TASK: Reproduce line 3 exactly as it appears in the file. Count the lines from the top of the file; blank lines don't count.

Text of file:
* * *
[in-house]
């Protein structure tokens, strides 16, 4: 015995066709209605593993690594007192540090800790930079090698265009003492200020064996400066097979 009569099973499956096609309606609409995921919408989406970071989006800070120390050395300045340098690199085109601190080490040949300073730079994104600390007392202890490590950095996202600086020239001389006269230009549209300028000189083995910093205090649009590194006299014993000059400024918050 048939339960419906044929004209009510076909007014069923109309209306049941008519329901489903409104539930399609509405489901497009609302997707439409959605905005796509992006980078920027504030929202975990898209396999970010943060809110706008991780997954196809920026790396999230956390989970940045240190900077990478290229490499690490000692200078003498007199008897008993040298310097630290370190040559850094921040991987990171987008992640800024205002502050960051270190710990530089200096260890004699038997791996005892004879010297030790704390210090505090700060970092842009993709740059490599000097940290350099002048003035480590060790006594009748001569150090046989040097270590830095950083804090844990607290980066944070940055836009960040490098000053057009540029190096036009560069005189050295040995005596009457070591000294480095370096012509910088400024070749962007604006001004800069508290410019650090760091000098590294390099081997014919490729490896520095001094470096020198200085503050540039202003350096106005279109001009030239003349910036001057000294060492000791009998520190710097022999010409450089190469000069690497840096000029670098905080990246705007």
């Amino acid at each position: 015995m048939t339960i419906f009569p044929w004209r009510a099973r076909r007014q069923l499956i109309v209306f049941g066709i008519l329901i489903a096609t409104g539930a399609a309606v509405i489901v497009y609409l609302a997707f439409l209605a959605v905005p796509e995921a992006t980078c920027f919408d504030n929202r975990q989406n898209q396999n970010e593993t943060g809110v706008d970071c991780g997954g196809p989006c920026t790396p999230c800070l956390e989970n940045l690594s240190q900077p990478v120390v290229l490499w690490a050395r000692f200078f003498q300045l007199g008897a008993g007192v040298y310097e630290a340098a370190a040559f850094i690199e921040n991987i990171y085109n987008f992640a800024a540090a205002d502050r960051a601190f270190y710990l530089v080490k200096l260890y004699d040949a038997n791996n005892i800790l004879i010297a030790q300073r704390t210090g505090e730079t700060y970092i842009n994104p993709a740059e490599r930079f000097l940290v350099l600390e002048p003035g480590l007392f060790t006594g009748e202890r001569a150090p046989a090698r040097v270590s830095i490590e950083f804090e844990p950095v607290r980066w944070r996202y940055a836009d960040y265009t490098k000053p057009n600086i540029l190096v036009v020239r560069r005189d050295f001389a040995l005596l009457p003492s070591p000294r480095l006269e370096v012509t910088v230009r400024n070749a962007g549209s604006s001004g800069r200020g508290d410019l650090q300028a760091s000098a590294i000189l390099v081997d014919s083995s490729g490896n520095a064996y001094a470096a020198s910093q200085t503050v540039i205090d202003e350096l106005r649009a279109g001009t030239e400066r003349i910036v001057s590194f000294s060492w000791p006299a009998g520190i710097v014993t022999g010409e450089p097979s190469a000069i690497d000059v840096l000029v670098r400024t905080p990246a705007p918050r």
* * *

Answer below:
């Amino acid at each position: 015995m048939t339960i419906f009569p044929w004209r009510a099973r076909r007014q069923l499956i109309v209306f049941g066709i008519l329901i489903a096609t409104g539930a399609a309606v509405i489901v497009y609409l609302a997707f439409l209605a959605v905005p796509e995921a992006t980078c920027f919408d504030n929202r975990q989406n898209q396999n970010e593993t943060g809110v706008d970071c991780g997954g196809p989006c920026t790396p999230c800070l956390e989970n940045l690594s240190q900077p990478v120390v290229l490499w690490a050395r000692f200078f003498q300045l007199g008897a008993g007192v040298y310097e630290a340098a370190a040559f850094i690199e921040n991987i990171y085109n987008f992640a800024a540090a205002d502050r960051a601190f270190y710990l530089v080490k200096l260890y004699d040949a038997n791996n005892i800790l004879i010297a030790q300073r704390t210090g505090e730079t700060y970092i842009n994104p993709a740059e490599r930079f000097l940290v350099l600390e002048p003035g480590l007392f060790t006594g009748e202890r001569a150090p046989a090698r040097v270590s830095i490590e950083f804090e844990p950095v607290r980066w944070r996202y940055a836009d960040y265009t490098k000053p057009n600086i540029l190096v036009v020239r560069r005189d050295f001389a040995l005596l009457p003492s070591p000294r480095l006269e370096v012509t910088v230009r400024n070749a962007g549209s604006s001004g800069r200020g508290d410019l650090q300028a760091s000098a590294i000189l390099v081997d014919s083995s490729g490896n520095a064996y001094a470096a020198s910093q200085t503050v540039i205090d202003e350096l106005r649009a279109g001009t030239e400066r003349i910036v001057s590194f000294s060492w000791p006299a009998g520190i710097v014993t022999g010409e450089p097979s190469a000069i690497d000059v840096l000029v670098r400024t905080p990246a705007p918050r």